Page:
The world is a beautiful place. It is also extremely delicate and fragile. The majesty of the African plains or a Caribbean reef is no match for a team of engineers with a lucrative corporate contract. As technology advances and the farthest reaches of the planet become more accessible, our capacity to affect the delicate balance of the ecosystem becomes more pronounced.
Employing 260 million people and generating over 10% of the world’s GDP, the tourism industry is a global juggernaut. An industry of such magnitude inevitably leaves a significant footprint in its wake. More focussed planning and management is imperative to control the tourism industry, and more importantly, to protect the natural and cultural integrity of tourist destinations.
Principles of Eco-tourism
Eco-tourism is about conserving resources, valuing the local culture and contributing to the local economy.
It focuses on local traditions, wilderness conservation, volunteering, personal growth and discovering constructive ways to experience our fragile planet. Recycling, energy efficiency and the creation of economic opportunities for local communities are integral elements of eco-tourism. Its purpose is to make the development of tourism ecologically supportable and sustainable Eco-tourism however involves more than providing suitable vacations for the “tree-hugging” traveller. Its objective is to preserve the diversity of the world’s natural and cultural resources. The International Eco-tourism Society defines eco-tourism as “responsible travel to natural areas that conserves the environment and improves the welfare of local people.” It accommodates travellers in a way that limits their impact on the environment and cultural heritage while supporting the growth of local economies. Eco-tourism strives to maximize the economic, environmental and social benefits of tourism. According to the World Tourism Organization, eco-tourism is considered to be the fastest growing market in the tourism industry. .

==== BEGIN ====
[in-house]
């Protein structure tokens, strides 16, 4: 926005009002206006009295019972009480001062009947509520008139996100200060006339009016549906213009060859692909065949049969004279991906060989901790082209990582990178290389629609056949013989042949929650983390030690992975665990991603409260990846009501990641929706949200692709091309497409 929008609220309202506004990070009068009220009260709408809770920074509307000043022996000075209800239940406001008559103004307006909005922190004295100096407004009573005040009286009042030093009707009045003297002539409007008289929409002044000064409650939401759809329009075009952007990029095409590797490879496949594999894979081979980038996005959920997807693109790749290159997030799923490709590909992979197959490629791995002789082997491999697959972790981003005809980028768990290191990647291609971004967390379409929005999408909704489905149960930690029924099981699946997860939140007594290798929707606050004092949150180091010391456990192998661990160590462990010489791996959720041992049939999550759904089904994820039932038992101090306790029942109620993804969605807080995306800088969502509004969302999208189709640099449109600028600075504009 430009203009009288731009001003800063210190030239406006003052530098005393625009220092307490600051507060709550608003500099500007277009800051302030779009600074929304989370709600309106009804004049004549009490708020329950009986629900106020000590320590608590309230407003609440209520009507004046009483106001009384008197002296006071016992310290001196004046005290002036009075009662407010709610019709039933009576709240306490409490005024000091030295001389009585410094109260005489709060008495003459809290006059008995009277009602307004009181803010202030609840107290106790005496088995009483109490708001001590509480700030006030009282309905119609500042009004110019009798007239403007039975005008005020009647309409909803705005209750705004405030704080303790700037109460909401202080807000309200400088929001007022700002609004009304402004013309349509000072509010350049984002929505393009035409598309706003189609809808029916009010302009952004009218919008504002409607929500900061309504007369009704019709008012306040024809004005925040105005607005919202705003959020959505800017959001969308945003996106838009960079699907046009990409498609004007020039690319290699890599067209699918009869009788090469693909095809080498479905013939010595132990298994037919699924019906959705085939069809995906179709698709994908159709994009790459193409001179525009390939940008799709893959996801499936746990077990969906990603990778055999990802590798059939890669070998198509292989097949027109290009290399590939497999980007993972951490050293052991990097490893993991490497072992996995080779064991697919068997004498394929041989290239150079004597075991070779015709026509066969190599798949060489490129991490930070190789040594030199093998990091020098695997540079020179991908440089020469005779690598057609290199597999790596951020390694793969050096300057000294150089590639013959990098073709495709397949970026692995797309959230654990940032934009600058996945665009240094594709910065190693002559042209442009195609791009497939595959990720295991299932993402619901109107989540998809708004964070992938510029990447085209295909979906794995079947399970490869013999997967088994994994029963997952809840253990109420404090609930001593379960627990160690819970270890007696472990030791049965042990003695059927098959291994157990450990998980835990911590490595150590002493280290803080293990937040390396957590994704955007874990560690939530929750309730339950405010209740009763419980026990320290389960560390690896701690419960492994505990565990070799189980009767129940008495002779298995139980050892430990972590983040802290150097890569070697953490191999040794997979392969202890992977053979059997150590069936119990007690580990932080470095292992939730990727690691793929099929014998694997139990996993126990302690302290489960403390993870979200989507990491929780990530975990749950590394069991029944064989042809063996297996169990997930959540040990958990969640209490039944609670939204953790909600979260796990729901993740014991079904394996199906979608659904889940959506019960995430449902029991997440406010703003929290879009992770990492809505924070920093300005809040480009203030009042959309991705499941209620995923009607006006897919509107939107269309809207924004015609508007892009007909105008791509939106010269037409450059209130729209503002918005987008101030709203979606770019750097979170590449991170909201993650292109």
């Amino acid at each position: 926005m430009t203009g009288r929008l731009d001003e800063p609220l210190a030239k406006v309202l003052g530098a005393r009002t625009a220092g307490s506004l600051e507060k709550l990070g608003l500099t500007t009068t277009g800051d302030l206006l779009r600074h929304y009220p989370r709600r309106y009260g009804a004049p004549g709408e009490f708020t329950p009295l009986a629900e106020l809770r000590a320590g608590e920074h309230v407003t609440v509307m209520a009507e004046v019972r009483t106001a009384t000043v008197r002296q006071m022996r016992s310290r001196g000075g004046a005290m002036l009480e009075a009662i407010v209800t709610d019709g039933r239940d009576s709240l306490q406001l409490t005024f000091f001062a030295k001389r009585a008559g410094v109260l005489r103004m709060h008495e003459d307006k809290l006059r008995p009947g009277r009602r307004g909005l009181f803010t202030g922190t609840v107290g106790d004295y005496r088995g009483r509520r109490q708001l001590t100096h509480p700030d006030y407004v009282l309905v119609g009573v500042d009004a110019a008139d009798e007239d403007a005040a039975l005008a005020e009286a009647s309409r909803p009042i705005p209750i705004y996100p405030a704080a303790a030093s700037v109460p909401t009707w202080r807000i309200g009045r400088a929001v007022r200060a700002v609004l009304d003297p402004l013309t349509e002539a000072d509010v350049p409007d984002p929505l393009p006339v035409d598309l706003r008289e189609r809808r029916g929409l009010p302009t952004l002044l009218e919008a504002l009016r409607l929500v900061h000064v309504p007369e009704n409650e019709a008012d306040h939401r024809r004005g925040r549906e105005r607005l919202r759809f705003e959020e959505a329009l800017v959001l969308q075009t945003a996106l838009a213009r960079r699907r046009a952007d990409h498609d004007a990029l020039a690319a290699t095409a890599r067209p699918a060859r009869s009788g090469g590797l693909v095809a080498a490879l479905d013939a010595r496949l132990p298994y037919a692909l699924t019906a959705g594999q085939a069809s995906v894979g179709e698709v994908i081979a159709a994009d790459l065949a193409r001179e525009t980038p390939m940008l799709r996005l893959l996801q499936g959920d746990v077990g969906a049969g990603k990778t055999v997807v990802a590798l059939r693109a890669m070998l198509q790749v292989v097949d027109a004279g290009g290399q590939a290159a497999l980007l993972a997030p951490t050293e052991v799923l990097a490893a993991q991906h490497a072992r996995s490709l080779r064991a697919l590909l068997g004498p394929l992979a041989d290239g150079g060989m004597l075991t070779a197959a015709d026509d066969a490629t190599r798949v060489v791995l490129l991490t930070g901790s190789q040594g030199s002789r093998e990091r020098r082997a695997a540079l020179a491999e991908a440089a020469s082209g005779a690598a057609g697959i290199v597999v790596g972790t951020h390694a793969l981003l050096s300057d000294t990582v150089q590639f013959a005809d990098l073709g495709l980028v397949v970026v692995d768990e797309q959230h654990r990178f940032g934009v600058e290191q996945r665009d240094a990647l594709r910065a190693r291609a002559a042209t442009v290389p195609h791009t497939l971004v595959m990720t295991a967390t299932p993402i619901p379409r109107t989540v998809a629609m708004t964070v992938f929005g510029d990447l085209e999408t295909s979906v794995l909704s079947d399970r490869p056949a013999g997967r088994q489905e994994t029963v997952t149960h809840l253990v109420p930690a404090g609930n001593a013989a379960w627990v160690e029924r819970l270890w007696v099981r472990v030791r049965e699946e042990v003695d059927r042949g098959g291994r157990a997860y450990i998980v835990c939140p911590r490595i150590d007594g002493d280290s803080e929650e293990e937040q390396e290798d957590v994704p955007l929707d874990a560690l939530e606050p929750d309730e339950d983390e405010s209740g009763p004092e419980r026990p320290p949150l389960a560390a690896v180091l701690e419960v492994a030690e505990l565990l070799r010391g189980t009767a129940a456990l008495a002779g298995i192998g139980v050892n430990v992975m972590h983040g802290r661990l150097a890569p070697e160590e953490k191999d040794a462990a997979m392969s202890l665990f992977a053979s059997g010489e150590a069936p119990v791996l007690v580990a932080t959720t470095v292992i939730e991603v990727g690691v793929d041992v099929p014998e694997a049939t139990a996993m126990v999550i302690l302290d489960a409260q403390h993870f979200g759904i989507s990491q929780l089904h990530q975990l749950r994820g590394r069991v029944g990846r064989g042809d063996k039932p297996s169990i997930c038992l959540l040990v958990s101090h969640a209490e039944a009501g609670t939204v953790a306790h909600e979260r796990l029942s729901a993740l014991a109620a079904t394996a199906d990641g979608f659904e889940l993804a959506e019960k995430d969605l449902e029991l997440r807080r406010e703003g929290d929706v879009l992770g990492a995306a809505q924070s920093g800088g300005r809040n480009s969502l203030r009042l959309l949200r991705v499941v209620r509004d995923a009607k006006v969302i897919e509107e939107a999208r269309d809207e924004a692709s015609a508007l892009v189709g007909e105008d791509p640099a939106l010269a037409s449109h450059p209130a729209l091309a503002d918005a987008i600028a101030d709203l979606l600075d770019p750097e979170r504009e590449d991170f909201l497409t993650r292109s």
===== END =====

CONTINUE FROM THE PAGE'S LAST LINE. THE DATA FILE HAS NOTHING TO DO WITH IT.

Eco-tourism in India
In India, eco-tourism is still at a nascent stage but the potential is vast. India is a land of diverse geography and culture. Its topography boasts a varied range of flora and fauna. It is home to numerous rare and endangered species. There are currently about 80 national parks and 441 sanctuaries in India. Numerous botanical and zoological gardens are working towards the enhancement of the ecosystem. Poaching has been curbed to a large extent. There are severe punishments for poachers, hunters and illegal traders of flora and fauna. Several organisations work for the protection of the natural and cultural resources. Thenmala in Kerala was the first planned eco-tourism destination in India. There are also determined efforts to save the vulnerable Himalayan ecosystem as well as the heritage of its indigenous people. Resorts tucked deep within the jungles of Karnataka, the house-boats of Kerala and the varied wildlife of Assam all combine to make India one of the most diverse eco-tourism destinations on the planet.
PRINCIPLES OF ECO-TOURISM
- Regardless of your nationality, everyone is a stakeholder in this pursuit. Travelling could mean a long-haul flight to the opposite end of the world or hitchhiking across your state. As a traveller, you will undoubtedly have an impact on the people and environment of your destination. Here are some suggestions to make this impact more positive! Learn about your destination. Read guidebooks, travel articles, novels by local authors and pay particular attention to customs such as greetings, appropriate dress and eating behaviours. Being sensitive to these customs will increase local acceptance of you as a tourist and enrich your journey.
- Follow established guidelines. Ask your tour operator, guide or the local authorities what their guidelines are for limiting tourism’s impact on the environment and local culture.
- To minimize your impact in sensitive areas, stay on marked trails, properly dispose off waste material and remain set distances away from wildlife.
- Support locally-owned businesses. This ensures maximum benefit for the local community from your spending.
- Carry back all non-degradable waste such as empty bottles, tins and plastic bags. These must not litter the environment or be buried. These must be disposed of in municipal dustbins only.
- Observe the sanctity of holy sites, temples and local cultures. Respect local traditions.
- Reduce noise pollution. Do not blare aloud radios, tape recorders or other audio equipment in nature resorts, sanctuaries and wildlife parks.
- Respect people’s privacy while taking photographs. Ask for prior permission before taking a photograph.
- Do not remove flora and fauna in the forms of cuttings, seeds or roots. There are laws prohibiting this practice. Most ecosystems are extremely delicate and the protection of bio-diversity is imperative.
- Polythene and plastics are non-biodegradable and unhealthy for the environment. They must not be used.
- No littering. No exceptions.
- Do not use pollutants, such as detergent, in streams and springs while washing.
- Do not use wood as fuel to for cooking at campsites.
- Do not leave cigarettes butts or make open fires in the Forests.
- Do not tempt the locals, especially children by offering them foodstuff or sweets.